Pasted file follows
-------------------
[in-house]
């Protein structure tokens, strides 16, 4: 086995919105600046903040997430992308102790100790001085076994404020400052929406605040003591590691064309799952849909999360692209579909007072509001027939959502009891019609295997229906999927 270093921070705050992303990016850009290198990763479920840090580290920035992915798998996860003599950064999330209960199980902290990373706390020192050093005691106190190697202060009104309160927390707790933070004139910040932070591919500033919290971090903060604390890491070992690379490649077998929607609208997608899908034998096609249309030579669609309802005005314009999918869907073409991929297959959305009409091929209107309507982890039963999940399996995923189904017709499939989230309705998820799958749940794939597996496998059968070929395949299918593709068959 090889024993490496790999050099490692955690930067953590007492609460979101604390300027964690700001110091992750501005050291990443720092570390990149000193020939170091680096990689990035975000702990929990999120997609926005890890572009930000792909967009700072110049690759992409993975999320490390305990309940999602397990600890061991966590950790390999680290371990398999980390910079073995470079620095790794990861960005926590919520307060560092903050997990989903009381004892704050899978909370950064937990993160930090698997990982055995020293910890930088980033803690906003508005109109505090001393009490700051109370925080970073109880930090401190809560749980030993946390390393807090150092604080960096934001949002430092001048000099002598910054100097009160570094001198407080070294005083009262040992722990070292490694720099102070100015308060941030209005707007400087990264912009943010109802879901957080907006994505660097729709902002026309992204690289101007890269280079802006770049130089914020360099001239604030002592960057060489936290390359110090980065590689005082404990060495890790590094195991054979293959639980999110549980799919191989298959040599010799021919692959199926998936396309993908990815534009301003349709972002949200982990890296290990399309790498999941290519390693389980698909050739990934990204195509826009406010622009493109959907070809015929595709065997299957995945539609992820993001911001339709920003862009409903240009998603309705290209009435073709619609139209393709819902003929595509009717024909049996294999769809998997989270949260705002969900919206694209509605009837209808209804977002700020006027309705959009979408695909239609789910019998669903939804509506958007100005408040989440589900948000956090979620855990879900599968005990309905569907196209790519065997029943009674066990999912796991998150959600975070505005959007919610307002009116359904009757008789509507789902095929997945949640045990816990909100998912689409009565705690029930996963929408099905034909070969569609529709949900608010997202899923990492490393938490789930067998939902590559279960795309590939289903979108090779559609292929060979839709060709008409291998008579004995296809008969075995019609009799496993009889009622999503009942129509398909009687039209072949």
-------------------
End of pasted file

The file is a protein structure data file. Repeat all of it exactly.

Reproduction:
[in-house]
């Protein structure tokens, strides 16, 4: 086995919105600046903040997430992308102790100790001085076994404020400052929406605040003591590691064309799952849909999360692209579909007072509001027939959502009891019609295997229906999927 270093921070705050992303990016850009290198990763479920840090580290920035992915798998996860003599950064999330209960199980902290990373706390020192050093005691106190190697202060009104309160927390707790933070004139910040932070591919500033919290971090903060604390890491070992690379490649077998929607609208997608899908034998096609249309030579669609309802005005314009999918869907073409991929297959959305009409091929209107309507982890039963999940399996995923189904017709499939989230309705998820799958749940794939597996496998059968070929395949299918593709068959 090889024993490496790999050099490692955690930067953590007492609460979101604390300027964690700001110091992750501005050291990443720092570390990149000193020939170091680096990689990035975000702990929990999120997609926005890890572009930000792909967009700072110049690759992409993975999320490390305990309940999602397990600890061991966590950790390999680290371990398999980390910079073995470079620095790794990861960005926590919520307060560092903050997990989903009381004892704050899978909370950064937990993160930090698997990982055995020293910890930088980033803690906003508005109109505090001393009490700051109370925080970073109880930090401190809560749980030993946390390393807090150092604080960096934001949002430092001048000099002598910054100097009160570094001198407080070294005083009262040992722990070292490694720099102070100015308060941030209005707007400087990264912009943010109802879901957080907006994505660097729709902002026309992204690289101007890269280079802006770049130089914020360099001239604030002592960057060489936290390359110090980065590689005082404990060495890790590094195991054979293959639980999110549980799919191989298959040599010799021919692959199926998936396309993908990815534009301003349709972002949200982990890296290990399309790498999941290519390693389980698909050739990934990204195509826009406010622009493109959907070809015929595709065997299957995945539609992820993001911001339709920003862009409903240009998603309705290209009435073709619609139209393709819902003929595509009717024909049996294999769809998997989270949260705002969900919206694209509605009837209808209804977002700020006027309705959009979408695909239609789910019998669903939804509506958007100005408040989440589900948000956090979620855990879900599968005990309905569907196209790519065997029943009674066990999912796991998150959600975070505005959007919610307002009116359904009757008789509507789902095929997945949640045990816990909100998912689409009565705690029930996963929408099905034909070969569609529709949900608010997202899923990492490393938490789930067998939902590559279960795309590939289903979108090779559609292929060979839709060709008409291998008579004995296809008969075995019609009799496993009889009622999503009942129509398909009687039209072949």